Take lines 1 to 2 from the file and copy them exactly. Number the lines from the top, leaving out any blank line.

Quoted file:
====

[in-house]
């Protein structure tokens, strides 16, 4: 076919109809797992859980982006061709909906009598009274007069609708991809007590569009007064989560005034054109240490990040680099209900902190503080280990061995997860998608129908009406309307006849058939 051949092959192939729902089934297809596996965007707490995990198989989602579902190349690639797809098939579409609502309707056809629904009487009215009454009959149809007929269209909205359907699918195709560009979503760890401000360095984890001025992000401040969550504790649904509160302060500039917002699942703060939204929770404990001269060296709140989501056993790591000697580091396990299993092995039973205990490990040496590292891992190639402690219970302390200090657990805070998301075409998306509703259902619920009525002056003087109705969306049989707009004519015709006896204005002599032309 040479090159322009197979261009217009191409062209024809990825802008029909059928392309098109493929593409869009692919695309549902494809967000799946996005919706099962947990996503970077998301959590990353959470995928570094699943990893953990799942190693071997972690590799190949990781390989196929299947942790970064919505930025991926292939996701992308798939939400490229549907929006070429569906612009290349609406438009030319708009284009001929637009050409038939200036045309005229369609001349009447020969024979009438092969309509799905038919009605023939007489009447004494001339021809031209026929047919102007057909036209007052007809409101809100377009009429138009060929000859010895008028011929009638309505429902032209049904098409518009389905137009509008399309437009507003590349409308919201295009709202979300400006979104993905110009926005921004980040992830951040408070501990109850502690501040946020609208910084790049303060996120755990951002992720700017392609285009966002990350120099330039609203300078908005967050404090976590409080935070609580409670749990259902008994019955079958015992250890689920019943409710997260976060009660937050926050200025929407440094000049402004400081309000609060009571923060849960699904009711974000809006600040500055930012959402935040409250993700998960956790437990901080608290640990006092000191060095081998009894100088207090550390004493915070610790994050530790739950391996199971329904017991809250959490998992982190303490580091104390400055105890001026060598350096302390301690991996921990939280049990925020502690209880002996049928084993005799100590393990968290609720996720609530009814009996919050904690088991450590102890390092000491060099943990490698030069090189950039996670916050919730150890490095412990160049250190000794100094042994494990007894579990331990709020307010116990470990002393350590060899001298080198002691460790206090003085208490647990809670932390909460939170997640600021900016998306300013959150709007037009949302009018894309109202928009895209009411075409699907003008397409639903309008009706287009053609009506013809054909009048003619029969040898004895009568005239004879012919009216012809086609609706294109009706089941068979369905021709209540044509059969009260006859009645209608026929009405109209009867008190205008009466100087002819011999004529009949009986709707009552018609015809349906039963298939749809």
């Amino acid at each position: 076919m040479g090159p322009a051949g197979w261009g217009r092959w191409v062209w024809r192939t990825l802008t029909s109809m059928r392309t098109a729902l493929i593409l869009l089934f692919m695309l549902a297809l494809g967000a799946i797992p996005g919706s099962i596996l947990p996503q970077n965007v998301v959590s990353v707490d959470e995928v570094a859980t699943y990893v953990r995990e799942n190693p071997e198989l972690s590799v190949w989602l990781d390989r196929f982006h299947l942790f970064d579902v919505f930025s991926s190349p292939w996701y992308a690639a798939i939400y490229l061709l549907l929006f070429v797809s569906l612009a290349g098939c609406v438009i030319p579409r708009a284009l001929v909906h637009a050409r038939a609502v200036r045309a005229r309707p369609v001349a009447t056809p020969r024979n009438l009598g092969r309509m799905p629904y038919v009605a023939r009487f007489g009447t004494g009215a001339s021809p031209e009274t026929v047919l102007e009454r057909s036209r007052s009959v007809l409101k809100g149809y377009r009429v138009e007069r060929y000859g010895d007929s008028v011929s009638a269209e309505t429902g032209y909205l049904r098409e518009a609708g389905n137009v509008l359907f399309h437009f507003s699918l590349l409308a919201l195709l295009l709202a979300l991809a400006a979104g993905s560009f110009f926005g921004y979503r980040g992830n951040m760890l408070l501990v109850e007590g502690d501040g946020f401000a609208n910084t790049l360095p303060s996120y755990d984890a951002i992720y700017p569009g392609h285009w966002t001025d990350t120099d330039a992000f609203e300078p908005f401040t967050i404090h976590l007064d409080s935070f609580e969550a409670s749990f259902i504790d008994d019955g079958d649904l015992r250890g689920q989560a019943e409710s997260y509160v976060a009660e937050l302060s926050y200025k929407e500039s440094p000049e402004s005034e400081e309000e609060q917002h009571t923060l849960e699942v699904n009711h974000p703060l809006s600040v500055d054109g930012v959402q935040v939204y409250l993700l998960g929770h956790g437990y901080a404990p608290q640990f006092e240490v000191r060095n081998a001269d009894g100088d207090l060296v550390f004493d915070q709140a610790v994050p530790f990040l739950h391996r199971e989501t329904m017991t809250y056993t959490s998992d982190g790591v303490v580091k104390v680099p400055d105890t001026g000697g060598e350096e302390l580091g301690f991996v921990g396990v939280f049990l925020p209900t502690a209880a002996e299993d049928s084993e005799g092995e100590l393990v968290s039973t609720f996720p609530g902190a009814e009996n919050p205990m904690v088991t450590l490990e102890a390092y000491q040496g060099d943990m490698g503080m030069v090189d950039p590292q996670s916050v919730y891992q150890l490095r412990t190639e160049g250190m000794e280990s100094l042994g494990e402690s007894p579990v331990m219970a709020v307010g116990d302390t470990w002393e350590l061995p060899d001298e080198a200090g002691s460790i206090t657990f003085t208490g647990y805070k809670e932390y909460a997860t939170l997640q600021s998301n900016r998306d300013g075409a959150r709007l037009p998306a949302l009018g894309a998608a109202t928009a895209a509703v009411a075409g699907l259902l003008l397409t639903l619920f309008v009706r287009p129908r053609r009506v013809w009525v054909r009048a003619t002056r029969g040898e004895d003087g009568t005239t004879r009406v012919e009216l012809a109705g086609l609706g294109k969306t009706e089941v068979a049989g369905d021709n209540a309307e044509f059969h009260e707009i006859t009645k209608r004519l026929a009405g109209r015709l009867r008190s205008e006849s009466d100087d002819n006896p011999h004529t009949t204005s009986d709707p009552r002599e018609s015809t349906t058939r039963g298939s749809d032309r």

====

[in-house]
């Protein structure tokens, strides 16, 4: 076919109809797992859980982006061709909906009598009274007069609708991809007590569009007064989560005034054109240490990040680099209900902190503080280990061995997860998608129908009406309307006849058939 051949092959192939729902089934297809596996965007707490995990198989989602579902190349690639797809098939579409609502309707056809629904009487009215009454009959149809007929269209909205359907699918195709560009979503760890401000360095984890001025992000401040969550504790649904509160302060500039917002699942703060939204929770404990001269060296709140989501056993790591000697580091396990299993092995039973205990490990040496590292891992190639402690219970302390200090657990805070998301075409998306509703259902619920009525002056003087109705969306049989707009004519015709006896204005002599032309 040479090159322009197979261009217009191409062209024809990825802008029909059928392309098109493929593409869009692919695309549902494809967000799946996005919706099962947990996503970077998301959590990353959470995928570094699943990893953990799942190693071997972690590799190949990781390989196929299947942790970064919505930025991926292939996701992308798939939400490229549907929006070429569906612009290349609406438009030319708009284009001929637009050409038939200036045309005229369609001349009447020969024979009438092969309509799905038919009605023939007489009447004494001339021809031209026929047919102007057909036209007052007809409101809100377009009429138009060929000859010895008028011929009638309505429902032209049904098409518009389905137009509008399309437009507003590349409308919201295009709202979300400006979104993905110009926005921004980040992830951040408070501990109850502690501040946020609208910084790049303060996120755990951002992720700017392609285009966002990350120099330039609203300078908005967050404090976590409080935070609580409670749990259902008994019955079958015992250890689920019943409710997260976060009660937050926050200025929407440094000049402004400081309000609060009571923060849960699904009711974000809006600040500055930012959402935040409250993700998960956790437990901080608290640990006092000191060095081998009894100088207090550390004493915070610790994050530790739950391996199971329904017991809250959490998992982190303490580091104390400055105890001026060598350096302390301690991996921990939280049990925020502690209880002996049928084993005799100590393990968290609720996720609530009814009996919050904690088991450590102890390092000491060099943990490698030069090189950039996670916050919730150890490095412990160049250190000794100094042994494990007894579990331990709020307010116990470990002393350590060899001298080198002691460790206090003085208490647990809670932390909460939170997640600021900016998306300013959150709007037009949302009018894309109202928009895209009411075409699907003008397409639903309008009706287009053609009506013809054909009048003619029969040898004895009568005239004879012919009216012809086609609706294109009706089941068979369905021709209540044509059969009260006859009645209608026929009405109209009867008190205008009466100087002819011999004529009949009986709707009552018609015809349906039963298939749809």